Film Review: Sully is somewhat disappointing but isn’t a total write-off


I had heard nothing but great things about this movie and knowing it was directed by Clint Eastwood and starring Tom Hanks, I was nothing short of excited. I learned something surprising though. It runs 96 minutes. Yeah… this Clint Eastwood-directed true life story was barely over an hour-and-a-half but yet it was supposed to cover a very harrowing series of events as well as the aftermath that would affect Sully, his family and his very livelihood. Indeed that proved to be one of the negative aspects of the film as I felt like there wasn’t enough time granted to this story, which is ultimately about a lot more than it portrays in the film.

We follow the story of Captain Chesley Sullenberger (Tom Hanks), who is faced with a tough decision in the midst of a plane crash along with his co-pilot, Jeffrey Sikes (Aaron Eckhart). Sully is forced to make a water landing in the mouth of the Hudson River and then manages to get all 155 passengers to safety. The issues occur after the incident though as prosecutors question Sully’s actions and whether or not he simply could have made a safe landing at a nearby runway. As he battles them in court, he also deals with the media’s portrayal of him as both positive and negative while trying to help his near-hysterical wife (Laura Linney) deal with it back home.


The biggest problem with the film is the run time and the scope of the story itself. Most of the story takes place after the crash as we follow Sully going from hotel room to media appearance to hearings to phone calls with his wife. We never really get a sense of Sully as a human being though outside of some very basic characteristics. We know that Sully is a stern individual who sticks by his decisions, doesn’t waver with his convictions and has no inflated opinion of himself. However, the stuff with Hanks and Linney is tremendously uninspiring and his wife is basically reduced to a screaming/crying banshee for much of the movie. Their scenes feature Linney worrying about Hanks with his responses being varied versions of “I’m going to be okay – take care of the kids.” I’m wondering if there was more material with Linney left on the cutting room floor or if there was a lot of deleted material in general because it sure felt like it at times. The other major problem I had with the film was its structure/editing of the plot points. I do like the fact that the film doesn’t open with the titular crash but its placement in the film is still awkward and the fact that we almost see the same scene later in the film makes it almost seem like padding in a way.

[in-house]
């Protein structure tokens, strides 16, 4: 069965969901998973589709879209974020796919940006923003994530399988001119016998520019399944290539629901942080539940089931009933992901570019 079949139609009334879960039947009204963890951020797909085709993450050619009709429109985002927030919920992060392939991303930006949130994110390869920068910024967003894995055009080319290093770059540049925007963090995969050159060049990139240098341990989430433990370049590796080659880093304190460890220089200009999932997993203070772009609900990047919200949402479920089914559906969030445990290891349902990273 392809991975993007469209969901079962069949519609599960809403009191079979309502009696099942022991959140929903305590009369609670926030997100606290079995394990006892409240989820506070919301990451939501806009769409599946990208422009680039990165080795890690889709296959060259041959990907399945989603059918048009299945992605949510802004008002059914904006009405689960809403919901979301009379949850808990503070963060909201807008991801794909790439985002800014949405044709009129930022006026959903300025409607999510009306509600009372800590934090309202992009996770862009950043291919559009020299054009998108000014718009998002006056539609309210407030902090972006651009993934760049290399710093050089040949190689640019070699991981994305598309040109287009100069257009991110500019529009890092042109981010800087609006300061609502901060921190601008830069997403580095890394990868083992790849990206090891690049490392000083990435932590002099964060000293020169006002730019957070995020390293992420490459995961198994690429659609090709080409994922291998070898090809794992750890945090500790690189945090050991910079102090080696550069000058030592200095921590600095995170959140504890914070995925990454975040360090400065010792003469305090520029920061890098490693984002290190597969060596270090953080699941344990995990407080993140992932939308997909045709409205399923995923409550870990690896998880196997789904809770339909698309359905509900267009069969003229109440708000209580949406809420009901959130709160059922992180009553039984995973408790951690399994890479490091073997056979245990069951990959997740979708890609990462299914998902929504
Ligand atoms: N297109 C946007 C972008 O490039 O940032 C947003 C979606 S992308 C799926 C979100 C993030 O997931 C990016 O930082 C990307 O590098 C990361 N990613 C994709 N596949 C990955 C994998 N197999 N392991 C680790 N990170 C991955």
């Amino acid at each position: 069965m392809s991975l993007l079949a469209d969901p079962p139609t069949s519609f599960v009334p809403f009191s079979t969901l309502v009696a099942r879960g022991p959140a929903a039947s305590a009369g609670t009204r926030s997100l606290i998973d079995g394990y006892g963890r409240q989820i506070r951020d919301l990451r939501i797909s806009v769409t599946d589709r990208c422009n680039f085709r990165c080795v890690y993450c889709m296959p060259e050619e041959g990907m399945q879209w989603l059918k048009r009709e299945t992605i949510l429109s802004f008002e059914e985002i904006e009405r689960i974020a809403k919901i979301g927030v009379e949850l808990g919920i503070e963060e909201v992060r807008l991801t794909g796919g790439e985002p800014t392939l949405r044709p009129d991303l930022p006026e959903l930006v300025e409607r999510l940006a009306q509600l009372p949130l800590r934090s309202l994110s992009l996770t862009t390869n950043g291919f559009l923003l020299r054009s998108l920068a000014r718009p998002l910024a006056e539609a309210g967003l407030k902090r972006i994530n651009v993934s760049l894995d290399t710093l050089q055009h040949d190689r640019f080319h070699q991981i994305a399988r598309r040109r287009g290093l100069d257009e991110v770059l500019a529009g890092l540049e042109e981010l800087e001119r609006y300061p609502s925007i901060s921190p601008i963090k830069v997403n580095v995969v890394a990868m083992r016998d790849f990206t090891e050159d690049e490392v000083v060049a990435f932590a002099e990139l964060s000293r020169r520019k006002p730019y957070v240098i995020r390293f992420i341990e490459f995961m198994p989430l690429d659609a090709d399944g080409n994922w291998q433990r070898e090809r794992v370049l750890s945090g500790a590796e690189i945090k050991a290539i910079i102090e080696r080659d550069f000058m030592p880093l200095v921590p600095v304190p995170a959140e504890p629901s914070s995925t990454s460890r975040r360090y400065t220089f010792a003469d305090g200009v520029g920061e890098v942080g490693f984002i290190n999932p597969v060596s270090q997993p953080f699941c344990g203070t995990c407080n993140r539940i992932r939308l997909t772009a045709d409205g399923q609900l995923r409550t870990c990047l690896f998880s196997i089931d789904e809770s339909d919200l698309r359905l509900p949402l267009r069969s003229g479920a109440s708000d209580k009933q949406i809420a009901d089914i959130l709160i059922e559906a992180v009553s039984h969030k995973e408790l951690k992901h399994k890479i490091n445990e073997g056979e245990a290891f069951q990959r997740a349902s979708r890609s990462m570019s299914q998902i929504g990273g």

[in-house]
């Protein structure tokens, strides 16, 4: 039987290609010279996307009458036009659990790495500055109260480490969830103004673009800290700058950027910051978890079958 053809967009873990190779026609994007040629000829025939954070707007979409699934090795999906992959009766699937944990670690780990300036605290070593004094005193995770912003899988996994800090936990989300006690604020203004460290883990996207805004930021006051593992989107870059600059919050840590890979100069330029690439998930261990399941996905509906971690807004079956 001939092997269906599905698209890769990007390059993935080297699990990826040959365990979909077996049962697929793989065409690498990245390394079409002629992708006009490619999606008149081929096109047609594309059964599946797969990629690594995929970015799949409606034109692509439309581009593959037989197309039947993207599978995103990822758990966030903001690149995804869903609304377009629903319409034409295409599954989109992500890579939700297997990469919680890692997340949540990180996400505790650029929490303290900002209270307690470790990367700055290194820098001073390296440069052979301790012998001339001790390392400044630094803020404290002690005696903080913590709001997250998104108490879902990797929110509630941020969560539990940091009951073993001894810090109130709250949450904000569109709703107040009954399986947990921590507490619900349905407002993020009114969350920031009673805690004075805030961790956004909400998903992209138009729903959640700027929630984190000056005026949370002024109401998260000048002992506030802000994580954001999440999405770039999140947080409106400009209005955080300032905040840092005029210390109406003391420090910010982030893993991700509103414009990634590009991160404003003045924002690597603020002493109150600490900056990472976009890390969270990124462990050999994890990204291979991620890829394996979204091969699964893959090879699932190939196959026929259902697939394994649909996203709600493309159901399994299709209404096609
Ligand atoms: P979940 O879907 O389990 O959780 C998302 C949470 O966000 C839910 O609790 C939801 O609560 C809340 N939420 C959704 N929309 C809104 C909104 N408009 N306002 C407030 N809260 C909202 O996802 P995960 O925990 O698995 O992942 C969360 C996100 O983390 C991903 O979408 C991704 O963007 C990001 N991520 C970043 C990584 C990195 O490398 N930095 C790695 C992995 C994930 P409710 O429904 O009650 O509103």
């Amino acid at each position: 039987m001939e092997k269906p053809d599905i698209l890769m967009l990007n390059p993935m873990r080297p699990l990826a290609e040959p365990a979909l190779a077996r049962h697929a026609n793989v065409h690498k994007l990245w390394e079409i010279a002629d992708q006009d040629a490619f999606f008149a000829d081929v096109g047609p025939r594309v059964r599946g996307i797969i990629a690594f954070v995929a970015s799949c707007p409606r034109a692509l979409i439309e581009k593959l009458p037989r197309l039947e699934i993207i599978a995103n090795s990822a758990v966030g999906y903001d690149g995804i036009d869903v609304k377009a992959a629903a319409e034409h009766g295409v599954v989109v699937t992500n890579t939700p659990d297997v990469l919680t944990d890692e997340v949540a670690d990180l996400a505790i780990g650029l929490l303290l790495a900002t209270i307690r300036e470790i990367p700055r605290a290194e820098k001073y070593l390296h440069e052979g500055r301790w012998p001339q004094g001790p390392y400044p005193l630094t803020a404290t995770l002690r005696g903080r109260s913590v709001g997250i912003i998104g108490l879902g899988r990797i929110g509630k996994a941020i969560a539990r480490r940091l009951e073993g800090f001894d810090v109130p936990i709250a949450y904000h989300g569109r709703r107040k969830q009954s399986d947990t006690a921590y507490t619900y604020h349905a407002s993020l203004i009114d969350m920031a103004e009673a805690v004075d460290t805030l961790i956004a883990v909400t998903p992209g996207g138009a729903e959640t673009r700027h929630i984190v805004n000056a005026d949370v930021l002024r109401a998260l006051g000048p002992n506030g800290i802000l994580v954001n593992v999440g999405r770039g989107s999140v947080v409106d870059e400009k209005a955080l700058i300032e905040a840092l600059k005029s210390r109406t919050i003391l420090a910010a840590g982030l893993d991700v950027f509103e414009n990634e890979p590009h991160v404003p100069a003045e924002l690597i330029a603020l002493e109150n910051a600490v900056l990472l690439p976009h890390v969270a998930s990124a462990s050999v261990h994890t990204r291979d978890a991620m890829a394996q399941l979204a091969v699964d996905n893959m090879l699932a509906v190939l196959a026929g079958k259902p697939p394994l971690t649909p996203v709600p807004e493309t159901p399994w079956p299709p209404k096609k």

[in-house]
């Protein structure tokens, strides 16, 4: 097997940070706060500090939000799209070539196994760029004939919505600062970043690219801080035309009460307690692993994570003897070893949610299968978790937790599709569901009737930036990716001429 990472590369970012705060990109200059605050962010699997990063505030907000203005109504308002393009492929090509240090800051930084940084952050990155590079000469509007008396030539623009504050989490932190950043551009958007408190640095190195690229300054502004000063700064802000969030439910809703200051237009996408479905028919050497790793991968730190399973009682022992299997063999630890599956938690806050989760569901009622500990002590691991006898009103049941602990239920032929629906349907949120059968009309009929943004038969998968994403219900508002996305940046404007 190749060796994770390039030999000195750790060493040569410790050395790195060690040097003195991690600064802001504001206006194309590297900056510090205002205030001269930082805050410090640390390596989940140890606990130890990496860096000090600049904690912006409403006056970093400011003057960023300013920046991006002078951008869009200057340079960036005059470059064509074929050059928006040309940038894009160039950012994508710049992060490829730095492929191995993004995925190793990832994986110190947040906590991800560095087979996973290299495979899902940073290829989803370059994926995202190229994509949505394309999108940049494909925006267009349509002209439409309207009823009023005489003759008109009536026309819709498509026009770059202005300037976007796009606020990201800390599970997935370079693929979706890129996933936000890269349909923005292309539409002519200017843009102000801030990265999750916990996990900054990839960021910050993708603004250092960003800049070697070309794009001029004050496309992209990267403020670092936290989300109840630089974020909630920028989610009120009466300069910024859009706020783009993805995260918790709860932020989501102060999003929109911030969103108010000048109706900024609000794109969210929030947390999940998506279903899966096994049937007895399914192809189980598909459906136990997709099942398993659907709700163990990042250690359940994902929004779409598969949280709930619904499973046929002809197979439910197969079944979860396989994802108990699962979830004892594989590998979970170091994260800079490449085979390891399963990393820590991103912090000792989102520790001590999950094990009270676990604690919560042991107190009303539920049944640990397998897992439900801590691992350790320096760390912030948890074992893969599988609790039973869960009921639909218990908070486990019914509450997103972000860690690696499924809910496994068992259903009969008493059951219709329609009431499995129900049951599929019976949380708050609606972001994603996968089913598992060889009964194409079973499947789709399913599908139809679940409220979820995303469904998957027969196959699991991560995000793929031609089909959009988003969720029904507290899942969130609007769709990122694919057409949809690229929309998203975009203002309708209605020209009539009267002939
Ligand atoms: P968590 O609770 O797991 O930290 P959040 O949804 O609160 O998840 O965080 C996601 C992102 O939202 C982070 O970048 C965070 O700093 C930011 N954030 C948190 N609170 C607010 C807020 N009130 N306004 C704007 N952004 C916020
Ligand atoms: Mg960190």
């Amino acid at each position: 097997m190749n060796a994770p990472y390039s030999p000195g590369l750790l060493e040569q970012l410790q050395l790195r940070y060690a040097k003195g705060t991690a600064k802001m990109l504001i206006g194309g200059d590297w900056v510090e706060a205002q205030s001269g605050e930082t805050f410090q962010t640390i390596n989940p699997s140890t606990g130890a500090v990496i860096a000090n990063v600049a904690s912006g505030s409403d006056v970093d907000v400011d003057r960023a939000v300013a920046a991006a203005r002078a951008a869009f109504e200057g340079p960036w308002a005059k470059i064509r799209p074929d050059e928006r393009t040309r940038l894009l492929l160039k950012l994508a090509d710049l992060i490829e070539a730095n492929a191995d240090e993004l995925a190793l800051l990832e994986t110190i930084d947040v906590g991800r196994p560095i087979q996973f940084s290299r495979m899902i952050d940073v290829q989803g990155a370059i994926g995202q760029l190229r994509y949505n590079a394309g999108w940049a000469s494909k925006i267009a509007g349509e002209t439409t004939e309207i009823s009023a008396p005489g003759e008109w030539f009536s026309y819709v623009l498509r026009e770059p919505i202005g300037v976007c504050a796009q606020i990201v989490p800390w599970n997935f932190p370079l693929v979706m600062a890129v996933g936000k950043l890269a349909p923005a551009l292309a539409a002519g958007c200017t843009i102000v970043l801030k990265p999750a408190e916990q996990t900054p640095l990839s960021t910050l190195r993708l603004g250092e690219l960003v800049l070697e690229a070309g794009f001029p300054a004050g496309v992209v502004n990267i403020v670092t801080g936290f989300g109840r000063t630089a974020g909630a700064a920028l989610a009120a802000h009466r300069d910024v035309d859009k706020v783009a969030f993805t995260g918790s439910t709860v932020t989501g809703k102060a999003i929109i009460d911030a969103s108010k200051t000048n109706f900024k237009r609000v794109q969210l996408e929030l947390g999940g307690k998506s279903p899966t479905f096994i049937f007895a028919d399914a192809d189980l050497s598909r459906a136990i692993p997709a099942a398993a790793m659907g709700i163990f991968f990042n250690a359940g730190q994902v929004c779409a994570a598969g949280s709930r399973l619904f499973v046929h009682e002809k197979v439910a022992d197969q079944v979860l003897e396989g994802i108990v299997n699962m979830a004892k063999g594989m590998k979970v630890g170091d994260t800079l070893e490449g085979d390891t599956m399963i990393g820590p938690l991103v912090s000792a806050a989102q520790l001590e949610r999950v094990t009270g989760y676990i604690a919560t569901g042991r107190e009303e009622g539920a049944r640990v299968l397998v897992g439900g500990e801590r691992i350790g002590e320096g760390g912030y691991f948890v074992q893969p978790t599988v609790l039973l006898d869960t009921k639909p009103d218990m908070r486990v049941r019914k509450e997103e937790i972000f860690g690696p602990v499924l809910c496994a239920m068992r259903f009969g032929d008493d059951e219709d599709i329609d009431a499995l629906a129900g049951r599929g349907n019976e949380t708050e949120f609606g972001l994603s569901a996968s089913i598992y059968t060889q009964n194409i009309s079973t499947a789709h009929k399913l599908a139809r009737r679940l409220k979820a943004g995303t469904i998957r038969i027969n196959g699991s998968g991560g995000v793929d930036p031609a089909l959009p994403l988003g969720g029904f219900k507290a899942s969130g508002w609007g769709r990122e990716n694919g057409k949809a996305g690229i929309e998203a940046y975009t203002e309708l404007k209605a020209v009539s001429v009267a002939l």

The acting is one of the biggest positive points of the film. Tom Hanks is effortlessly great here as expected and the way in which he plays his role in such an understated manner definitely adds to the overall quality and realness of his performance. We never have a moment of disbelief in his convictions and relish every moment he’s on-screen because Tom knows how to soak up a movie like this and give his all to it. Aaron Eckhart does a similar thing with his role by underplaying it too and also pulls off a great performance. Eckhart has considerably less screen-time but I still remember much of it because of the way in which he commands the viewer’s attention. Laura Linney is the only other major performer that I can remember from the film and it is only because she takes on such a thankless role. Linney is just made to act scared, reassure Hanks, and look out the window at the media in a fearful manner. She does as much as she can with the role but she has literally nothing to work with here.


Don’t get the idea that I hated this film or anything though because that’s not the case. It is a decent movie, it has some good acting and chemistry between its leads (as I mentioned above) and an exciting sequence in which we witness the plane crash take place. Hanks and Eckhart carry the film for the most part as Eastwood’s directing is a bit uneven. Sometimes it’s taut and suitably epic but at other times it feels too cloying and seems to be in love with the subject more than necessary. We don’t need some big, sweeping music to tell us that Sully is such a great dude. We can tell that enough by his actions and dialogue as well as the words spoken about him by his friends and acquaintances without Eastwood having to blatantly point it out every time.

So while it is a good and passable film, it is certainly a step down from most of Eastwood’s other directorial efforts and not the classic that it seems to be hyped up as by most major critics.

PS: There is a stinger during the credits featuring the real Captain Sullenberger that was fine but it felt like too much after watching this 96-minute love letter to the famed pilot.



Rating System:

* (Brutal; the worst rating)

** (Some elements keep it from being awful but still not very good)

*** (Completely watchable; a rental as old-timers might say)

**** (Great film with a few things here and there keeping it from being perfect)

***** (Flawless; a true achievement)